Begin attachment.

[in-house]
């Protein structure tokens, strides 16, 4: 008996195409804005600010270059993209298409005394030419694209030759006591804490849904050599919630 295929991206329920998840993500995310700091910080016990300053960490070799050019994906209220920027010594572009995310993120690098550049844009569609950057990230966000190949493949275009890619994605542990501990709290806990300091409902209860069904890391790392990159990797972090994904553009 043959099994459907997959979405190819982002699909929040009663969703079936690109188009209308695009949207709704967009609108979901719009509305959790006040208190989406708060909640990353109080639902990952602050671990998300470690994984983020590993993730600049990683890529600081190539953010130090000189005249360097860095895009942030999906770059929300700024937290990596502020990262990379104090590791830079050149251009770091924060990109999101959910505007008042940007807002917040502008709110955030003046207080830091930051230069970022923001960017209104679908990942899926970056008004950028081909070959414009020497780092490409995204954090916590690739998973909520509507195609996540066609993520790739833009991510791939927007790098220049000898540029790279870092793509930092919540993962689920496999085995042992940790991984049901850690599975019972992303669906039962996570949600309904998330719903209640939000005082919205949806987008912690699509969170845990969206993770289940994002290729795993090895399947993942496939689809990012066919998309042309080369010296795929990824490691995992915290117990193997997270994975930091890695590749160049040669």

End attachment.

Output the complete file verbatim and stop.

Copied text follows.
[in-house]
């Protein structure tokens, strides 16, 4: 008996195409804005600010270059993209298409005394030419694209030759006591804490849904050599919630 295929991206329920998840993500995310700091910080016990300053960490070799050019994906209220920027010594572009995310993120690098550049844009569609950057990230966000190949493949275009890619994605542990501990709290806990300091409902209860069904890391790392990159990797972090994904553009 043959099994459907997959979405190819982002699909929040009663969703079936690109188009209308695009949207709704967009609108979901719009509305959790006040208190989406708060909640990353109080639902990952602050671990998300470690994984983020590993993730600049990683890529600081190539953010130090000189005249360097860095895009942030999906770059929300700024937290990596502020990262990379104090590791830079050149251009770091924060990109999101959910505007008042940007807002917040502008709110955030003046207080830091930051230069970022923001960017209104679908990942899926970056008004950028081909070959414009020497780092490409995204954090916590690739998973909520509507195609996540066609993520790739833009991510791939927007790098220049000898540029790279870092793509930092919540993962689920496999085995042992940790991984049901850690599975019972992303669906039962996570949600309904998330719903209640939000005082919205949806987008912690699509969170845990969206993770289940994002290729795993090895399947993942496939689809990012066919998309042309080369010296795929990824490691995992915290117990193997997270994975930091890695590749160049040669």